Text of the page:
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Young & Laramore launches all-digital campaign for Scotts

April 23, 2013

In what’s equivalent to adding grubs to the once-lush lawn of traditional media, Indianapolis advertising agency Young & Laramore is launching an all-digital ad campaign for client Scotts LawnService.

The majority of Scotts' ads for this year’s lawn care season will be in the form of website banner ads, social promotions on Facebook and those short commercials that run ahead of videos on online sites like YouTube. They will focus on consumers talking about their neighbors' yards, applying a subtle form of peer pressure to check out Scotts' professional lawn care services.

“Usually, digital tended to be more of a support medium. This is different because it is the core of this campaign,” said Tom Denari, president of Young & Laramore.

In fact, only a few years ago, digital campaigns were the first to be cut from the media plan, said Paul Knapp, CEO of Y&L.

Denari declined to specify how much is being spent on the campaign, but Scotts is one of its top-three clients. Y&L landed the national ad account for Scotts in early 2011, handling radio, print, direct-mail and digital marketing for the firm.

Young & Laramore had annualized billings of $45 million in 2011, according to IBJ research.

Scotts LawnService, known for its trucks that arrive at customers' homes, isn’t slashing traditional media entirely this season. It will still use direct mail. And the Marysville, Ohio-based firm makes heavy use of television for its consumer-applied lawn products, such as fertilizer and grass seed. That advertising is separate from the Y&L account.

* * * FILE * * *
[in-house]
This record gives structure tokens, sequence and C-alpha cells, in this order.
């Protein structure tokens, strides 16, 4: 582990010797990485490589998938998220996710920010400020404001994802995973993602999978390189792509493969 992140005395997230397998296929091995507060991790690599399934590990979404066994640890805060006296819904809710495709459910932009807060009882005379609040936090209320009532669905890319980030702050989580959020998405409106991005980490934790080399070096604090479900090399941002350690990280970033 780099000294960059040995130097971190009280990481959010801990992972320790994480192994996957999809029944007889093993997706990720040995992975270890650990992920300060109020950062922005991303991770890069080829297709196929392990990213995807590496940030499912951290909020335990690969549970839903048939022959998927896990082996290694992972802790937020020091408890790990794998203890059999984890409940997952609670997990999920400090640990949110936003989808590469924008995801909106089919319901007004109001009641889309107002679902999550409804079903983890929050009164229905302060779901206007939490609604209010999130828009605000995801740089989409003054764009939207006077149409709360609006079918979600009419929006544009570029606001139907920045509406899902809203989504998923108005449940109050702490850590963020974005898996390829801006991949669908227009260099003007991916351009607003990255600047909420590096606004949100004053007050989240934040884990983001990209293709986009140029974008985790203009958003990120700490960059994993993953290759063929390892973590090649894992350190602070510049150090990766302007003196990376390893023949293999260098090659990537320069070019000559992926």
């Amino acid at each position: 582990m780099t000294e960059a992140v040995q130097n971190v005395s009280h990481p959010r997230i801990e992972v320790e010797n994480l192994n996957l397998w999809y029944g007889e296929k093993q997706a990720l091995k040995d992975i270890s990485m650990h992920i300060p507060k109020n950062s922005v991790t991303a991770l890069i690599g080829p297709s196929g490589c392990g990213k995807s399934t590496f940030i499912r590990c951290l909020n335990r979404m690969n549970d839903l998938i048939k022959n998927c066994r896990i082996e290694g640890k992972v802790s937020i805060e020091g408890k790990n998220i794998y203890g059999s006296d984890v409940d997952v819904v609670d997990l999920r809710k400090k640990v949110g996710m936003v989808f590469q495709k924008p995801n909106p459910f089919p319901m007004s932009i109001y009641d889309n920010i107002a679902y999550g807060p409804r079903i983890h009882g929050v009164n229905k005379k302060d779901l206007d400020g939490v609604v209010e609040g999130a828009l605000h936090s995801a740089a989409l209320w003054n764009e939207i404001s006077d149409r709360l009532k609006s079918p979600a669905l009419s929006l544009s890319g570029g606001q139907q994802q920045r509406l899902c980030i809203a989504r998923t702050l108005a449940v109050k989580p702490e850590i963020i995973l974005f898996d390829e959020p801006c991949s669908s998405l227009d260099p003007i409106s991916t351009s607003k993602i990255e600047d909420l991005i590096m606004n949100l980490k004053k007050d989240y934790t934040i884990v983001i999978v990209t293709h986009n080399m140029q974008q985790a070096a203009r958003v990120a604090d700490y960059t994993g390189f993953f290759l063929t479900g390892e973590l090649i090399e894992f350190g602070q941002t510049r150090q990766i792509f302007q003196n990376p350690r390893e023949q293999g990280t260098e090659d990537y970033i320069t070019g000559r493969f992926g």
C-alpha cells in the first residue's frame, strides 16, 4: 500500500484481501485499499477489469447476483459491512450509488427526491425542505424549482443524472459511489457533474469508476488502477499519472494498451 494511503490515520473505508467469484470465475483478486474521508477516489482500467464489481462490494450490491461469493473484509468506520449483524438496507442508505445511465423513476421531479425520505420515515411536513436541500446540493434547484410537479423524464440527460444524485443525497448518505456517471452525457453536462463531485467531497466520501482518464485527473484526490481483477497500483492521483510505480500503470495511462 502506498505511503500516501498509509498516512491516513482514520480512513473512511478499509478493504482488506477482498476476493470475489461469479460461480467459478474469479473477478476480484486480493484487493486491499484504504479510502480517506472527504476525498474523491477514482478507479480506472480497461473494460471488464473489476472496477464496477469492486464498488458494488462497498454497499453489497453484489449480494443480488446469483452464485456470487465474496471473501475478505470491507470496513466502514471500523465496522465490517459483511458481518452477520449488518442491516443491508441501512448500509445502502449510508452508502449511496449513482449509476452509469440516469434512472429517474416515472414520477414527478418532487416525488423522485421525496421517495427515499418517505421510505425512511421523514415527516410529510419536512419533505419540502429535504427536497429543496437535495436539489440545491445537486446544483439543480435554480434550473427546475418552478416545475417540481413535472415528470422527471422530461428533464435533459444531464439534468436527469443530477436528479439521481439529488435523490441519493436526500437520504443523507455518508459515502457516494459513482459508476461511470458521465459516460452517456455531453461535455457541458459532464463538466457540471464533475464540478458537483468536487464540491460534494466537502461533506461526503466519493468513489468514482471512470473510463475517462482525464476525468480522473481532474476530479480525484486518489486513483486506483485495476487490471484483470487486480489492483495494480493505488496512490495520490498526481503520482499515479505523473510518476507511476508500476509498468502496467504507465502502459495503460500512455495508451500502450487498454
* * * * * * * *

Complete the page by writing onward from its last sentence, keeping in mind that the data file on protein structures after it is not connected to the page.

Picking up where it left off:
Scotts LawnService’s emphasis on digital marketing follows an overall industry trend. Shoe maker Nike slashed its television and print spending by about 40 percent from 2009 to 2011. In 2010, it spent almost $800 million on non-traditional media.

A survey of marketers by Duke University Fuqua School of Business found that business-to-consumer marketers plan to boost digital marketing by 14 percent in the year period ending next February.

At the same time, those marketers planned to trim traditional ad spend by nearly 1 percent.

“Traditional marketing ad spending has been on a decline over the last two years,” said Kim Saxton, a clinical professor of marketing at the Indiana University Kelley School of Business.

One issue with traditional media, particularly television, is that it has become fragmented, with an seemingly endless number of channels. Except for events such as the Super Bowl, “it’s harder to find a lot of eyes at once,” Saxton said.

Digital marketing is no nirvana, however, and it can be just as challenging to find the appropriate channels. “Everybody is trying to figure out how to provide relevant and engaging content where people are looking for information,” Saxton added.

For example, she said, the effectiveness of banner ads that appear on websites has come into question as they become ubiquitous. Denari acknowledges that they often get a “bad rap,” but said there is more agencies and marketers can do to develop “creatively compelling content.”

Y&L is looking to target particular websites in certain geographic markets for the digital content, he said.

“Breaking through on one of these underrated platforms holds great potential for using creativity to reach a targeted audience,” Denari said.

One way marketers are trying to make Web ads relevant is by the use of "remarketing"–harvesting the Internet addresses of those who visit their websites and then pushing out ads later to those visitors as they surf online.

Saxton cited a study that showed shoppers used online information in 65 percent of their buying decisions. That could pay off for Scotts—already a household name that doesn’t need to use its ad budget to introduce its brand.

In crafting the current digital campaign, Y&L found that consumers tend to view their own lawns through their neighbors’ eyes.

Denari said most people realize they’ll never have the best lawn in the neighborhood, but rather are motivated to improve theirs if only not to be seen as having the worst lawn on the block.

Young & Laramore is the city’s fourth largest full-service ad agency. Its other big clients include Schlage, Farm Bureau Insurance and Brizo.

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